A software program designed to hijack, damage, or steal information from a device or system. Examples include spyware, adware, viruses, and many more. The software can be delivered in a number of ways, including decoy websites, spam, and infected USB drives.
Non-discretionary conditions required by statute for defendants placed on probation or supervised release.
A non-discretionary penalty required by statute. In federal law, many drug trafficking offenses carry mandatory minimum penalties. There are also mandatory minimums prescribed for some firearms offenses, as well as other types of offenses.
Means of Identification
Means of Identification is defined by statue at 18 U.S.C. §1028(d)(7) and has to be of an actual, not fictitious, individual. Means of identification includes any name or number that can be used alone or in conjunction with other information to identify a specific individual. Examples include a name, a social security number or date of birth.
A sentence pronounced by a military court. Only military sentences that are imposed by a general or special court-martial are counted for criminal history (§4A1.2(g)).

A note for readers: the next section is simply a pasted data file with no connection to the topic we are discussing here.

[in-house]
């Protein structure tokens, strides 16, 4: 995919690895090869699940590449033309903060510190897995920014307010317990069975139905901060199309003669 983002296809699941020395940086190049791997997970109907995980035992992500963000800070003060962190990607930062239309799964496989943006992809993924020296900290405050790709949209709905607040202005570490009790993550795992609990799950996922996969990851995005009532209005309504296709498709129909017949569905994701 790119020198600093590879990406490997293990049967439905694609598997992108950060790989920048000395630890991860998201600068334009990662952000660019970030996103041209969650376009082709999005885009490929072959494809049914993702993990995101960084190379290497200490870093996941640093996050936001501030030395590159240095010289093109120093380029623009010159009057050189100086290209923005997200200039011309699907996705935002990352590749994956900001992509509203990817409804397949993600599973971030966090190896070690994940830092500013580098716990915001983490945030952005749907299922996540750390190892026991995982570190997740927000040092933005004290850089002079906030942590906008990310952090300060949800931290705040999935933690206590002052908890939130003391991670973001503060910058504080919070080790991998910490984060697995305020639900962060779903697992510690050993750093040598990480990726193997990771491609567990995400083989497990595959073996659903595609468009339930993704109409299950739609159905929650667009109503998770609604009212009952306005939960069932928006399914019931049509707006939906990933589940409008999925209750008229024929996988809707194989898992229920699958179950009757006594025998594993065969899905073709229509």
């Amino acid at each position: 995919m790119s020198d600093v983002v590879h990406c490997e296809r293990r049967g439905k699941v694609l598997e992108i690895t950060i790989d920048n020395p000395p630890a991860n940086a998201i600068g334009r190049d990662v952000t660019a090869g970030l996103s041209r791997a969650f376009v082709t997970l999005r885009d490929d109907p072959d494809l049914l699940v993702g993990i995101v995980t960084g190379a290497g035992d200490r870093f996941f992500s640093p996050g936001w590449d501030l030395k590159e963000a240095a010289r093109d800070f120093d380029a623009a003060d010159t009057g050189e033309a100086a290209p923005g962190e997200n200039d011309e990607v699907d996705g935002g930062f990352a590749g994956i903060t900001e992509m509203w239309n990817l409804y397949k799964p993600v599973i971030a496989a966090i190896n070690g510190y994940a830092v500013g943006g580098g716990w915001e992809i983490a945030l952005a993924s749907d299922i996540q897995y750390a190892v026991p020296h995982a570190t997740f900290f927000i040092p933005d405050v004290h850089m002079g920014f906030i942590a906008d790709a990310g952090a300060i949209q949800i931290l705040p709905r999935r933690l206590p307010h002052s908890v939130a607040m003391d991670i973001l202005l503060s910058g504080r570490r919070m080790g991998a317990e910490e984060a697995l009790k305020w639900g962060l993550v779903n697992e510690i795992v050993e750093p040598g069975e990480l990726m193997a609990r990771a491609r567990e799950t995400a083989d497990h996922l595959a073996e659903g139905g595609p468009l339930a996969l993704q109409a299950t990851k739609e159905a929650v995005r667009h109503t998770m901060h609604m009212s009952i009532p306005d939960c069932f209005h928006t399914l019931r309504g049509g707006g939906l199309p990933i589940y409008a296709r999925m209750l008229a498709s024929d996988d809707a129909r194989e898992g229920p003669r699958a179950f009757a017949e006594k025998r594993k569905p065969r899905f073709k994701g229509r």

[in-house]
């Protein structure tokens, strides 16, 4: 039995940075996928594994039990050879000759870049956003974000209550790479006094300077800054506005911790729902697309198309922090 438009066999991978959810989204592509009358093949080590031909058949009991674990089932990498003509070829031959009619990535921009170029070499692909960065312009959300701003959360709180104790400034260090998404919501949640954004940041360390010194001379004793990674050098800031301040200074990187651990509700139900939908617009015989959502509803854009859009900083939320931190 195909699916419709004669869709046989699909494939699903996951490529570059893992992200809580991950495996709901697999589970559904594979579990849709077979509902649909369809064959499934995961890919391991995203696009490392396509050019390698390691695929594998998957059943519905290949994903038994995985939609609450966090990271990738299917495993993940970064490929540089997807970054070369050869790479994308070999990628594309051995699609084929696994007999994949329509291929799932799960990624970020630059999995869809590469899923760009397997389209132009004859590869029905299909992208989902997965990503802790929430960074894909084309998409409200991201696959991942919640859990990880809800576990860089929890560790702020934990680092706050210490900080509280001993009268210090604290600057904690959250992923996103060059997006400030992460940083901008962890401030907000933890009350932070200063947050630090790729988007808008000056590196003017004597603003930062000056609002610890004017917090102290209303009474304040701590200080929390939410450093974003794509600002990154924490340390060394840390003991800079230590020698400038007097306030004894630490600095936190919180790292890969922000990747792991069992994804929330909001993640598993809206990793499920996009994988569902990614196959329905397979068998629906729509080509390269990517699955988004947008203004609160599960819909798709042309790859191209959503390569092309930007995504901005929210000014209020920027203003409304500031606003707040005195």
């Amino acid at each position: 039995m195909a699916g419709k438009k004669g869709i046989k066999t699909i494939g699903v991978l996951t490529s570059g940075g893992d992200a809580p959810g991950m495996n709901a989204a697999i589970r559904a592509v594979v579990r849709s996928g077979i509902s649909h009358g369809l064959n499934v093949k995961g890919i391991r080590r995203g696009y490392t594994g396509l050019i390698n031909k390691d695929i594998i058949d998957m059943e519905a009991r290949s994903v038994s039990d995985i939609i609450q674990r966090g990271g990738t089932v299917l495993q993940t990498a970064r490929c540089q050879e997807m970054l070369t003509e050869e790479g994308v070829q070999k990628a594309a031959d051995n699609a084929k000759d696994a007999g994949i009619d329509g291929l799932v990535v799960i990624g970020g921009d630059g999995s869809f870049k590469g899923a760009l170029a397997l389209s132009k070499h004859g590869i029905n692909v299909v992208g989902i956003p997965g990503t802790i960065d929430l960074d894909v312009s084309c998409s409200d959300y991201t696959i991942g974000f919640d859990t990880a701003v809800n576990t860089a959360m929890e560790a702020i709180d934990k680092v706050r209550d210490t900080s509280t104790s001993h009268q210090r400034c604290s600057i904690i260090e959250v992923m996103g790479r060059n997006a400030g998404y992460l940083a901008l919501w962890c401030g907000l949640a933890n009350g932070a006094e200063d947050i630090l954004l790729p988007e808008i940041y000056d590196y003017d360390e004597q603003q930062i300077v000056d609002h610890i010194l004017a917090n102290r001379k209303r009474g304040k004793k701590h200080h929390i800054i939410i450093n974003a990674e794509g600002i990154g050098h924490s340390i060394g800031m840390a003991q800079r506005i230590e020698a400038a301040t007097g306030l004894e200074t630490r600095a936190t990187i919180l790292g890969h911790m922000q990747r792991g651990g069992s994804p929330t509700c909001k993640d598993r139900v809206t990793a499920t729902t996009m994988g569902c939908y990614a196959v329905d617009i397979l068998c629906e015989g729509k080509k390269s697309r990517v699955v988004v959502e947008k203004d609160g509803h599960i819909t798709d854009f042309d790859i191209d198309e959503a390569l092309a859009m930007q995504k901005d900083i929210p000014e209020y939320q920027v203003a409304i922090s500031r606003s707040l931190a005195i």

An offense punishable by one year of imprisonment or less.
Misprision of a Felony
A concealment and nondisclosure of a felony by a person who did not participate in the crime.
Modified Categorical Approach
Similar to the categorical approach, the modified categorical approach is used to determine whether an offense (usually a prior conviction) fits within a given definition, such as for “crime of violence,” ”drug trafficking offense,” or similar term. The court must compare the elements of the offense of conviction to the relevant definition. Under the modified approach, the court may use certain official court documents, such as a charging document or plea agreement from the prior case, to determine the elements of the offense of conviction.
Concealing illegally-obtained assets by transferring them to a legal business or investment for the purpose of disguising their illegal nature.